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Bitter taste receptors confer diverse functions to neurons.

Delventhal R, Carlson JR - Elife (2016)

Bottom Line: Expression of individual Grs conferred strikingly different effects in different neurons.The results support a model in which bitter Grs interact, exhibiting competition, inhibition, or activation.The results have broad implications for the problem of how taste systems evolve to detect new environmental dangers.

View Article: PubMed Central - PubMed

Affiliation: Department of Molecular, Cellular, and Developmental Biology, Yale University, New Haven, United States.

ABSTRACT
Bitter compounds elicit an aversive response. In Drosophila, bitter-sensitive taste neurons coexpress many members of the Gr family of taste receptors. However, the molecular logic of bitter signaling is unknown. We used an in vivo expression approach to analyze the logic of bitter taste signaling. Ectopic or overexpression of bitter Grs increased endogenous responses or conferred novel responses. Surprisingly, expression of Grs also suppressed many endogenous bitter responses. Conversely, deletion of an endogenous Gr led to novel responses. Expression of individual Grs conferred strikingly different effects in different neurons. The results support a model in which bitter Grs interact, exhibiting competition, inhibition, or activation. The results have broad implications for the problem of how taste systems evolve to detect new environmental dangers.

No MeSH data available.


Related in: MedlinePlus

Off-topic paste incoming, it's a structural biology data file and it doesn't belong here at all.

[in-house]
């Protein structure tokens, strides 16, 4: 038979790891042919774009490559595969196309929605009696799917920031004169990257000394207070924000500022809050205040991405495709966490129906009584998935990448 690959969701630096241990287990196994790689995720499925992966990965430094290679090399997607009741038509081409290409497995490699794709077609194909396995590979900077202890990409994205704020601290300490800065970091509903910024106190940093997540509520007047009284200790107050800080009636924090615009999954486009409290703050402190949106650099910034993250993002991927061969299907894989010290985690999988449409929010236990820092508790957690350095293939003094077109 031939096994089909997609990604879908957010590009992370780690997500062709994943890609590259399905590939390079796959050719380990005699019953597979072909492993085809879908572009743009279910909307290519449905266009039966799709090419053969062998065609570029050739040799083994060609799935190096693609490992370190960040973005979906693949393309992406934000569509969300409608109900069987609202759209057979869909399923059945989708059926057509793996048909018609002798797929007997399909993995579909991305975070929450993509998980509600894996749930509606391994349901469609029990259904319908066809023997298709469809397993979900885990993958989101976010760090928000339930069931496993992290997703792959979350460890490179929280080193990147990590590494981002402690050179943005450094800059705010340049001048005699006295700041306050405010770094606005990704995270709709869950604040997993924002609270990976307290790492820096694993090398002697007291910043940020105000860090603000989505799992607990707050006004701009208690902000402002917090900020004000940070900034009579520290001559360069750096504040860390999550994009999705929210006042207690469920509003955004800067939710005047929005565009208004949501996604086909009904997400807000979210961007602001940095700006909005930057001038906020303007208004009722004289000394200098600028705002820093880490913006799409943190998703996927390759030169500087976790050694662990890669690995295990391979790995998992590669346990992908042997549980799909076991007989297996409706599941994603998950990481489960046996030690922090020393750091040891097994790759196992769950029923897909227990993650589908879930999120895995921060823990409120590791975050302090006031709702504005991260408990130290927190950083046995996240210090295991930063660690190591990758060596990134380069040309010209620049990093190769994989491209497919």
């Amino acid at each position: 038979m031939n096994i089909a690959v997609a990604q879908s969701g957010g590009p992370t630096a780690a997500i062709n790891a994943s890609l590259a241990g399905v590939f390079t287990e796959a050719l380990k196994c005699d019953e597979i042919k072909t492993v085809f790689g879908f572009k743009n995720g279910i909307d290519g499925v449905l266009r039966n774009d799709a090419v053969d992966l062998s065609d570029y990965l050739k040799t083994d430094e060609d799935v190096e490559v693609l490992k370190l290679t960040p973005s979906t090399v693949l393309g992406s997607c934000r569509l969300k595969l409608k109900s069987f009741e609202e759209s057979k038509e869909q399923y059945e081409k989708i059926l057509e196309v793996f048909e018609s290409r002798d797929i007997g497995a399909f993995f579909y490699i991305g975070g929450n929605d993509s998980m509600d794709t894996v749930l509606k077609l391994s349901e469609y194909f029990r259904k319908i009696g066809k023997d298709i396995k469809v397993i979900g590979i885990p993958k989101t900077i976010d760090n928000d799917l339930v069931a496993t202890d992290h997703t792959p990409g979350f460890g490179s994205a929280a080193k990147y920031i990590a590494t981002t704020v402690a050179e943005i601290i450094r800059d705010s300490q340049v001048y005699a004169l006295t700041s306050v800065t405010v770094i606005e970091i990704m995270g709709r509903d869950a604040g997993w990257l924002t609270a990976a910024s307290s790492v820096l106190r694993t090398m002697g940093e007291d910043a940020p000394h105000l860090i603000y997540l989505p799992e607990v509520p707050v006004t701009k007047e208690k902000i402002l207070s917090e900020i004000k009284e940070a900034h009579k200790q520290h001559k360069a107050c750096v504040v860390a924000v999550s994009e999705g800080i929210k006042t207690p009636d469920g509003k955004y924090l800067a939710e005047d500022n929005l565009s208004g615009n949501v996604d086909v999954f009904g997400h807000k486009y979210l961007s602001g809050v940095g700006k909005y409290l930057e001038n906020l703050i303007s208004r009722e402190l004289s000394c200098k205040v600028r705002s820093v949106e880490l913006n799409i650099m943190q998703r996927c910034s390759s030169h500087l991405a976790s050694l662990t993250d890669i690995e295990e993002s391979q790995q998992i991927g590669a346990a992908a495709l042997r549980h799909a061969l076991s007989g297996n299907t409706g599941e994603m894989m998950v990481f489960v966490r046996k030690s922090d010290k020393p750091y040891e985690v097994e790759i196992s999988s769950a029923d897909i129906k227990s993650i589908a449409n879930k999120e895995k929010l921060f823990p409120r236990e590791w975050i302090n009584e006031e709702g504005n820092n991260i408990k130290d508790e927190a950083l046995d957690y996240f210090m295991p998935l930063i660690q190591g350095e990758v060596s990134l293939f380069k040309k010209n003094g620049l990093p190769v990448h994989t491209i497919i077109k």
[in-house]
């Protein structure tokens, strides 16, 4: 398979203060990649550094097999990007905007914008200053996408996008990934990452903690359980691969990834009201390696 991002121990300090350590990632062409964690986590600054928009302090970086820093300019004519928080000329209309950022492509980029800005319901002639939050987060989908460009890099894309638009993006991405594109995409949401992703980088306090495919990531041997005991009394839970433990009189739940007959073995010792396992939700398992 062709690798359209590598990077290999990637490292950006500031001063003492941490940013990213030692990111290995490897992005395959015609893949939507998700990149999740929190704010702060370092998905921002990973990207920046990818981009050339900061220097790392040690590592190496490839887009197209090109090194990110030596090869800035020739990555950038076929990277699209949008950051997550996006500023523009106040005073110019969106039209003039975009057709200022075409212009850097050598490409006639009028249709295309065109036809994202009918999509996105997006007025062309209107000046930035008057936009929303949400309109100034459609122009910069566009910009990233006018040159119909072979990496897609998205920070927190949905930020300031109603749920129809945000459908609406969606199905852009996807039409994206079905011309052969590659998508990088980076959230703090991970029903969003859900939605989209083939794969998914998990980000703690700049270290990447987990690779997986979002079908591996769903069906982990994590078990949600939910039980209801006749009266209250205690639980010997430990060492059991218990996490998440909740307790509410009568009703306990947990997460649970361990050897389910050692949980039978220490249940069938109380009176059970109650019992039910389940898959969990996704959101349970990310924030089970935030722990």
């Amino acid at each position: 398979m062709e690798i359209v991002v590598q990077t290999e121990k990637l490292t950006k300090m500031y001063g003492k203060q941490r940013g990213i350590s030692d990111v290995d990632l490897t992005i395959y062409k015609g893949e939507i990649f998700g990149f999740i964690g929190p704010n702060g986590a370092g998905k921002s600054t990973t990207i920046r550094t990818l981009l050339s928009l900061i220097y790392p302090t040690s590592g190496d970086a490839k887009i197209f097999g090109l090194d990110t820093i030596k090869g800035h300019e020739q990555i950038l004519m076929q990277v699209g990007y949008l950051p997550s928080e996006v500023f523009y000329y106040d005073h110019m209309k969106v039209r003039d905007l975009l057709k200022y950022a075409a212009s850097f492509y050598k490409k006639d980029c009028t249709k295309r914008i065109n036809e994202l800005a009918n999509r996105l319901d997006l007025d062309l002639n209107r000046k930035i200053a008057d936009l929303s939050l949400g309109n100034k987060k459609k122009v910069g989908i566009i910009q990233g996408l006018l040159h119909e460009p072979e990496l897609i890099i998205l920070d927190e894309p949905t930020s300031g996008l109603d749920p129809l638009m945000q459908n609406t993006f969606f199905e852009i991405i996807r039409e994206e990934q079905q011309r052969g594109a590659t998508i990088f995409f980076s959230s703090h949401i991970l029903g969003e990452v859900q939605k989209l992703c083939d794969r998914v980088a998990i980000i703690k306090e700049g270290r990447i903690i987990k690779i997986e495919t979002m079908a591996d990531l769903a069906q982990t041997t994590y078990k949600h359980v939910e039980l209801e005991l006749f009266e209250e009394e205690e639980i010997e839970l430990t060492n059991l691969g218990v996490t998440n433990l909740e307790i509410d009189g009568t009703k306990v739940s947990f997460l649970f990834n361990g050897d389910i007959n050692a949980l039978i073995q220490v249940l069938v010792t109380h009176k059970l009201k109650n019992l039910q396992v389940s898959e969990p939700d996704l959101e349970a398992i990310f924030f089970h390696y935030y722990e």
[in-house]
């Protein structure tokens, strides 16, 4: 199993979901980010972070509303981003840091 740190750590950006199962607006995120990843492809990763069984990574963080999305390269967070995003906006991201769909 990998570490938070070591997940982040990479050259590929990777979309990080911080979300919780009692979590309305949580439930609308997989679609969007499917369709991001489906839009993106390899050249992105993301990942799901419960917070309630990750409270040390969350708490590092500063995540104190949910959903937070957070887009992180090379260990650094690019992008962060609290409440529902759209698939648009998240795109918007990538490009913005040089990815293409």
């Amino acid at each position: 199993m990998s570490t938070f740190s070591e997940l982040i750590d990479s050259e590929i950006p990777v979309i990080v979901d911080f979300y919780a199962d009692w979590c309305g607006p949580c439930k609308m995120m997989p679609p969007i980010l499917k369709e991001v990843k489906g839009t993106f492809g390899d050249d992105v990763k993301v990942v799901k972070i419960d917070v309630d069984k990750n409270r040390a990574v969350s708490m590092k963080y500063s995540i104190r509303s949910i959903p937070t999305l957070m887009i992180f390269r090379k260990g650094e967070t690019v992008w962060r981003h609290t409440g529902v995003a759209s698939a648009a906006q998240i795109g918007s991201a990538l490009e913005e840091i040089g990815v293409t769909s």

Findings and models.Four findings of this study are indicated, along with one possible model to explain each. i) Expression of a Gr, indicated by the blue sphere, decreases the response to a tastant, represented by the traces below. One possible model is that the expressed Gr (blue sphere) interacts with another, active Gr (green) and inhibits it (represented by its conversion from a green, active Gr to a red, inactive Gr). ii) Deletion of Gr59c (blue sphere with X) leads to an increased response. One possible model is that in wild type, the Gr inhibits an endogenous Gr (red). Removal of the Gr allows the inactive Gr (red) to become active (green). iii) Overexpression of a Gr, in a neuron that contains the Gr endogenously, induces a response that is not observed in wild type. One model is that above a certain concentration threshold of the Gr, it is able to bind and convert another Gr from an inactive (red) to an active (green) form. iv) Expression of a Gr in two different neurons, 'A' and 'B,' produces different results. The neuron at left shows an increase in response to a tastant whereas the neuron at the right shows a decrease. One model is that in the A neuron, the expressed Gr (blue) binds to an inactive Gr (red) specific to neuron A, and activates it (green). By contrast, in the B neuron, the expressed Gr (blue) binds to a different Gr (green) specific to neuron B, and inactivates it (red).DOI:http://dx.doi.org/10.7554/eLife.11181.019